There are photos of this project system.

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Grocery Feedbag

At horse barns, they use a lot of these bags of feed. They have a nice picture on them, and seem to be made of sturdy material. I took one bag to do some experimenting with, and it appears that these can be turned into an excellent, reusable grocery bag.

The first sewing machine I tried had some issues, it was clunking and not sewing effectively. When the needle snapped, I set it aside, along with the project. This second sewing machine turned up a few days later, and worked very effectively for this project.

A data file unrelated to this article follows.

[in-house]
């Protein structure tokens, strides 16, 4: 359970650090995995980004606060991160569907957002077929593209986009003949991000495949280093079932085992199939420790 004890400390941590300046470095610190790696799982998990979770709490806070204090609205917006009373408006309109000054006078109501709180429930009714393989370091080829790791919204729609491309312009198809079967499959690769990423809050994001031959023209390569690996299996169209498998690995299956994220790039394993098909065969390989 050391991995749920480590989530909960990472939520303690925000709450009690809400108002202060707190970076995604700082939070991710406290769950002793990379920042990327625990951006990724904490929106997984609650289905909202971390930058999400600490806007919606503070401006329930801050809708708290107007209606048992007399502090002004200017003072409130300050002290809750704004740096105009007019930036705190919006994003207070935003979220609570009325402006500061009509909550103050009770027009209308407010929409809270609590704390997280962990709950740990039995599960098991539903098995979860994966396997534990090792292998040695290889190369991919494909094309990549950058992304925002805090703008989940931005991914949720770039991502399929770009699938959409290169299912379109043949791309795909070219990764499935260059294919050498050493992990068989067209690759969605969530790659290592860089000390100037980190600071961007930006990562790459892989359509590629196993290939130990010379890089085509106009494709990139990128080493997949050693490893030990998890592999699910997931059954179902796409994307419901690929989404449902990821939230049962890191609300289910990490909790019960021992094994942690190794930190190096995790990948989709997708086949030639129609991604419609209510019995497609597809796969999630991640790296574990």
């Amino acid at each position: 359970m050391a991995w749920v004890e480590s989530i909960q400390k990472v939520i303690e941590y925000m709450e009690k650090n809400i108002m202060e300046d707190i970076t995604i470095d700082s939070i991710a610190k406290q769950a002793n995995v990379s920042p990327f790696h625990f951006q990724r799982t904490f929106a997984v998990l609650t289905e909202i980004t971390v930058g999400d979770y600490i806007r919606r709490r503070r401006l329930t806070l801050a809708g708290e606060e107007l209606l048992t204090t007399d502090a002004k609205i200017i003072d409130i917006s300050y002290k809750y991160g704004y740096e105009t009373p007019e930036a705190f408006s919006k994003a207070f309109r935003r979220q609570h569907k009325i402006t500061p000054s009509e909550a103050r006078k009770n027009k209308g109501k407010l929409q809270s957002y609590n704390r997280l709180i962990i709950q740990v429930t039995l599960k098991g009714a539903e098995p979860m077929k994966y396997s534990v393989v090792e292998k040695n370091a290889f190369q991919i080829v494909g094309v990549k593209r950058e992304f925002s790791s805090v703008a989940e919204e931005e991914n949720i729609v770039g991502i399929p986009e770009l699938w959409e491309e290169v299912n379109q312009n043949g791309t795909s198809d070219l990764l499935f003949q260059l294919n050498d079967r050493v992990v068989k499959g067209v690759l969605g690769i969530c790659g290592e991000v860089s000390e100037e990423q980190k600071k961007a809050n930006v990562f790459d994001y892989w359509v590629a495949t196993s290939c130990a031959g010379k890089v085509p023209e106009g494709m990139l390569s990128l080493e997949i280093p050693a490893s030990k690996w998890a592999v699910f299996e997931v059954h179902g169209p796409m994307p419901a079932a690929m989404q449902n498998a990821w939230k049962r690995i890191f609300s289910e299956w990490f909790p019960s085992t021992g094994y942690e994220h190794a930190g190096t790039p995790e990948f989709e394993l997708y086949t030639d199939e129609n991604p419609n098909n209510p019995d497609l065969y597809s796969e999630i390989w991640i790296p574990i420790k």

Making a grocery bag out of this ‘plastic burlap’ material was pretty easy, and took a bit more than an hour. The design of the bag includes a square, flat bottom. Sewing this panel on was fairly challenging. It would probably be much easier to turn the material inside out, and sew the bottom in one straight line. The bag wouldn’t sit flat on the floor as easily as it does now, but the bag would be much simpler to sew.

Bags like this would be good to use as a fundraiser, and people who are interested in horses would find lots of uses for such a sturdy bag.